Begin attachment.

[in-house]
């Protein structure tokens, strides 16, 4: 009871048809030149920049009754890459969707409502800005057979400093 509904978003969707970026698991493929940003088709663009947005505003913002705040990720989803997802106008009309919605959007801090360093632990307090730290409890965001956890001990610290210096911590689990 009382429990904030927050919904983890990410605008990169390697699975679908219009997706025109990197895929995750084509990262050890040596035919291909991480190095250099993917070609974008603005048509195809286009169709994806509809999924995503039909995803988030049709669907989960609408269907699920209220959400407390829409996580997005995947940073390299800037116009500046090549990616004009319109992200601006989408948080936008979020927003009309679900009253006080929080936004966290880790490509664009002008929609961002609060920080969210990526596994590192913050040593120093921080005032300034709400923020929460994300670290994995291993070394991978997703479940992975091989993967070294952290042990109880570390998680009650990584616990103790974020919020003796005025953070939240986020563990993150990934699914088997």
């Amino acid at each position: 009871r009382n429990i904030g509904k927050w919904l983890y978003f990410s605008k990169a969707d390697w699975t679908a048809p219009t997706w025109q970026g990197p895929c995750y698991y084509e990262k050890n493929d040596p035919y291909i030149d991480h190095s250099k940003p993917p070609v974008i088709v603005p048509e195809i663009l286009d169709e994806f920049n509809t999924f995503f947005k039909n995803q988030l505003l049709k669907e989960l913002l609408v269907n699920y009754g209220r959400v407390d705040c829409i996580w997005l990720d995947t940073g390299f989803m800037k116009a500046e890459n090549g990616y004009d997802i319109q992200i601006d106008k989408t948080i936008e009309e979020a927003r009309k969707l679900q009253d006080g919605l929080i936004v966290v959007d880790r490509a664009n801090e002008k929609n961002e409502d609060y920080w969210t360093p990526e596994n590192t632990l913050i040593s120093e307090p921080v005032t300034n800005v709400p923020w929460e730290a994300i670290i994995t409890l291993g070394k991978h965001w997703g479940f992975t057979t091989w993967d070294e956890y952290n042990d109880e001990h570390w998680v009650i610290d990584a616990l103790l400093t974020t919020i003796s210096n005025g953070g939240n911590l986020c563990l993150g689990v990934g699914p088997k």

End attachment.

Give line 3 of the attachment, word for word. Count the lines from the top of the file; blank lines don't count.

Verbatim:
């Amino acid at each position: 009871r009382n429990i904030g509904k927050w919904l983890y978003f990410s605008k990169a969707d390697w699975t679908a048809p219009t997706w025109q970026g990197p895929c995750y698991y084509e990262k050890n493929d040596p035919y291909i030149d991480h190095s250099k940003p993917p070609v974008i088709v603005p048509e195809i663009l286009d169709e994806f920049n509809t999924f995503f947005k039909n995803q988030l505003l049709k669907e989960l913002l609408v269907n699920y009754g209220r959400v407390d705040c829409i996580w997005l990720d995947t940073g390299f989803m800037k116009a500046e890459n090549g990616y004009d997802i319109q992200i601006d106008k989408t948080i936008e009309e979020a927003r009309k969707l679900q009253d006080g919605l929080i936004v966290v959007d880790r490509a664009n801090e002008k929609n961002e409502d609060y920080w969210t360093p990526e596994n590192t632990l913050i040593s120093e307090p921080v005032t300034n800005v709400p923020w929460e730290a994300i670290i994995t409890l291993g070394k991978h965001w997703g479940f992975t057979t091989w993967d070294e956890y952290n042990d109880e001990h570390w998680v009650i610290d990584a616990l103790l400093t974020t919020i003796s210096n005025g953070g939240n911590l986020c563990l993150g689990v990934g699914p088997k």